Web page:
Java is similar to Flash, but is different technology.  You know those cute little greeting cards you get in the email that say "click here" to create your own firework show around the statue of liberty or throw snowballs, etc. ... those are created using Java.  Java is also used on many business sites like FedEx, USPS, and others.   To get the latest version of Java, click here.

Many of the videos you see on websites use QuickTime to play them.  QuickTime is Apple's technology so it can be installed on PC's and MAC computers.  If you have QuickTime installed on your computer, you may see a program (under ALL PROGRAMS) called, APPLE SOFTWARE UPDATES.  You can open that program to update it.  If you don't have it, you can get the latest version of QuickTime by clicking here.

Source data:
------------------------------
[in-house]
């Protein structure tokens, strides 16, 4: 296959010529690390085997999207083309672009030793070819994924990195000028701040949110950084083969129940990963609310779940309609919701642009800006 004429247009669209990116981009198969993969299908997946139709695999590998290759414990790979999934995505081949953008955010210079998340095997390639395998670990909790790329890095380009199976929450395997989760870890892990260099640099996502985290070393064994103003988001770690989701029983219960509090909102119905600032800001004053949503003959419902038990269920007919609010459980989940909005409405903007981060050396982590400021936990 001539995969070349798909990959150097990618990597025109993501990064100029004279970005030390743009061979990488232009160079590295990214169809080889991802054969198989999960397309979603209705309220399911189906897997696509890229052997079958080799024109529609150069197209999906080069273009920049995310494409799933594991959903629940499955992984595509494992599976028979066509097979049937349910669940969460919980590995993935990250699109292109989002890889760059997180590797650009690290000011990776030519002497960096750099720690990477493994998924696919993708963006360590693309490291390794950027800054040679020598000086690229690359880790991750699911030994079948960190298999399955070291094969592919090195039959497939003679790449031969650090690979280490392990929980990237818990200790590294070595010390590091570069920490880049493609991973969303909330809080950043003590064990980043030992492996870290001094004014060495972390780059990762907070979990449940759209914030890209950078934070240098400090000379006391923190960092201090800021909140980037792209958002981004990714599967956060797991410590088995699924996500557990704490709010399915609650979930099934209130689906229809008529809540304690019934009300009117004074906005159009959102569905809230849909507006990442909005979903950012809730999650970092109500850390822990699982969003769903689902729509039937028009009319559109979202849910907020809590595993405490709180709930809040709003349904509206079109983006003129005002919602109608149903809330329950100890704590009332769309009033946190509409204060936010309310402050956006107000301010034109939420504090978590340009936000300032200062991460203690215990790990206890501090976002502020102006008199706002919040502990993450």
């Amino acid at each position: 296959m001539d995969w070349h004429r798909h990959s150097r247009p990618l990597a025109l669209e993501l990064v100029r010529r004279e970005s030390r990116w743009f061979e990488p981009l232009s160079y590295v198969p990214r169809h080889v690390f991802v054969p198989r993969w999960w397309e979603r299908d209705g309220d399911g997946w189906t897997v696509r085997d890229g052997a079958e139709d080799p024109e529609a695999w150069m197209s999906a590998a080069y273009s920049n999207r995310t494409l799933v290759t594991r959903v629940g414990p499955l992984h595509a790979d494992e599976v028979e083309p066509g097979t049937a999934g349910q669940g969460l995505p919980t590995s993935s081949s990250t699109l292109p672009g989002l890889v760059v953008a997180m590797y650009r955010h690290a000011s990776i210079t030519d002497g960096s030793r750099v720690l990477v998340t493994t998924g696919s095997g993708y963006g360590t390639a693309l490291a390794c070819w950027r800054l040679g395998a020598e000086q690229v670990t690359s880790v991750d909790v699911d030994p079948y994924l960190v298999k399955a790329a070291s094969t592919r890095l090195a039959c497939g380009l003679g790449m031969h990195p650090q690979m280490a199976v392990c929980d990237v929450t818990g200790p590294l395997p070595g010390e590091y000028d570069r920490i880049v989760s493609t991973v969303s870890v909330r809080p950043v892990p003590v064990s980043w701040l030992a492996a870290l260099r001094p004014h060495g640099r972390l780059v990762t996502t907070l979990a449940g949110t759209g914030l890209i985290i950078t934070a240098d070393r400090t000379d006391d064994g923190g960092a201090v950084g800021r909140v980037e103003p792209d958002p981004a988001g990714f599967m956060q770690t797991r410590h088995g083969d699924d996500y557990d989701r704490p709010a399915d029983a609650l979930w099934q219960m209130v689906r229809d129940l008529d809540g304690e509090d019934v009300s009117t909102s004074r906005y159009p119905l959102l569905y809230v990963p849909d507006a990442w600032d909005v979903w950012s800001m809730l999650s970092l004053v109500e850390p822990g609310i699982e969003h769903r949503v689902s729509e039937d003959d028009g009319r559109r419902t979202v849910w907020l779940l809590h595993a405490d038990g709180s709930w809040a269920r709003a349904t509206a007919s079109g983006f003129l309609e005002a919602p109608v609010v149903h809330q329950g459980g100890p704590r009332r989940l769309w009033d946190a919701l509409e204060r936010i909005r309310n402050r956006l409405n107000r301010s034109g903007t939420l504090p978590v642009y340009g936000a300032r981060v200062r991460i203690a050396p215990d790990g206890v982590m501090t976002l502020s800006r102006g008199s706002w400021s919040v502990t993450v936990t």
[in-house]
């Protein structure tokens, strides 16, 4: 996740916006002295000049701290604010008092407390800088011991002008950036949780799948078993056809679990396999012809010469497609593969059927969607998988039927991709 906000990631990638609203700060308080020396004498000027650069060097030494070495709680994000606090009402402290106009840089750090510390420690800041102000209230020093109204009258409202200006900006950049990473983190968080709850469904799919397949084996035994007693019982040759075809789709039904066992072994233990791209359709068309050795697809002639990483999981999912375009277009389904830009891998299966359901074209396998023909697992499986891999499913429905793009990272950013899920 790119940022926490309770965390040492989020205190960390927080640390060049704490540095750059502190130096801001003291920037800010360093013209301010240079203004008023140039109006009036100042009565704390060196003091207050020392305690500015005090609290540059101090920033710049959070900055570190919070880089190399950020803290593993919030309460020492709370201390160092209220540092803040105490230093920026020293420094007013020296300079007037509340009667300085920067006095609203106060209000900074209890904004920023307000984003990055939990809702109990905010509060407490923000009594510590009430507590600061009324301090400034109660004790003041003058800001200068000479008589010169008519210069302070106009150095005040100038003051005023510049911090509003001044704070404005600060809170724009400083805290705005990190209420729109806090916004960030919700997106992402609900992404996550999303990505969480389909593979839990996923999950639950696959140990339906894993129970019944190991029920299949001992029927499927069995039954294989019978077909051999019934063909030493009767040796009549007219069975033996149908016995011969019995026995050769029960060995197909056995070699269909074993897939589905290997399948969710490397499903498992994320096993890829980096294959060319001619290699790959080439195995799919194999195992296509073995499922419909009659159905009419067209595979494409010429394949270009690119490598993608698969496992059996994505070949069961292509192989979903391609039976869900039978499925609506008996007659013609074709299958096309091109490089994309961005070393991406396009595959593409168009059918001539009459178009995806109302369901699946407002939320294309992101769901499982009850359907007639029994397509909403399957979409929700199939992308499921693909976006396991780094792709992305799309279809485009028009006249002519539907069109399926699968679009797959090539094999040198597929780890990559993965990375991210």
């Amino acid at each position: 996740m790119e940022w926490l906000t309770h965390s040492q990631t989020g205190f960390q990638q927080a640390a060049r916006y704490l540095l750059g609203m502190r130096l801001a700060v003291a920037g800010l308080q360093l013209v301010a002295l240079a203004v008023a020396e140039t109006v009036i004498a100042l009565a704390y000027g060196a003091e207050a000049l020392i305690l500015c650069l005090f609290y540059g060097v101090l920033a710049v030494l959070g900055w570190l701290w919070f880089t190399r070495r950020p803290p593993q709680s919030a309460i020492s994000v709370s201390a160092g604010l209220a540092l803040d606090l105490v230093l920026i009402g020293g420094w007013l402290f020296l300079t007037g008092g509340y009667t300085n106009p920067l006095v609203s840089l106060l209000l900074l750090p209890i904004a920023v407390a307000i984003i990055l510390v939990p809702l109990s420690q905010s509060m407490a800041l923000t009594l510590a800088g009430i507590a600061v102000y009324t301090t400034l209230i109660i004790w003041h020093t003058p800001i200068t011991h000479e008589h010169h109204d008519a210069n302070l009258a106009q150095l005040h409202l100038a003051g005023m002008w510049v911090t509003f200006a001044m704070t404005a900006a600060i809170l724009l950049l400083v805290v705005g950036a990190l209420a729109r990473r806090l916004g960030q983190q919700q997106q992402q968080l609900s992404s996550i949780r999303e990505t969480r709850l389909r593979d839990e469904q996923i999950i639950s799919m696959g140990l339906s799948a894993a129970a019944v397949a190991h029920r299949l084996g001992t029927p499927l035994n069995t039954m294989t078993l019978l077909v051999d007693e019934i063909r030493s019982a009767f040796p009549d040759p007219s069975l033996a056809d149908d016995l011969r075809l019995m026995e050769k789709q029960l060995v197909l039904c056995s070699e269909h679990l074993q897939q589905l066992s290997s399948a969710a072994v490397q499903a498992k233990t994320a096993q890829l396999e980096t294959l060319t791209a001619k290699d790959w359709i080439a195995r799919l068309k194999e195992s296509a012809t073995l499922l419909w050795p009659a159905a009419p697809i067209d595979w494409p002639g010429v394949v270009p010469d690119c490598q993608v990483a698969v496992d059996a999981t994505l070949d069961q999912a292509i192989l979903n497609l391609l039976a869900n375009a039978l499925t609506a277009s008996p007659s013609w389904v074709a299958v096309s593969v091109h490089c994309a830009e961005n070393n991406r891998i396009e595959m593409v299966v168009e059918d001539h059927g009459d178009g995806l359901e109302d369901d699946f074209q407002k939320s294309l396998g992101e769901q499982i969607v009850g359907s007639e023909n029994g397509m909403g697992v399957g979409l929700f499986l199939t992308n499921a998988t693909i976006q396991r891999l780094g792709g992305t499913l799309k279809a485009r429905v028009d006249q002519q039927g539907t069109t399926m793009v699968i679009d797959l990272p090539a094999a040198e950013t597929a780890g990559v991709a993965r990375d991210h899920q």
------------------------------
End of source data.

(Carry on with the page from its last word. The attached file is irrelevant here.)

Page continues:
MalwareBytes AntiMalware
This is one of my favorite programs!   It specializes in removing junk from your computer.  There is a free and paid version of this program and the difference is automation.  You have to update and run the scans yourself in the free version, whereas the paid version will automatically do those things for you.  To learn more about MalwareBytes AntiMalware, click here.

PowerPoint Viewer
This program allows you open and view PowerPoint Files (PPT and PPS).  All those cute little slide shows you get in email are usually created with PowerPoint.  You only need this program if you DON'T have PowerPoint installed on your computer.  To download PowerPoint Viewer, click here.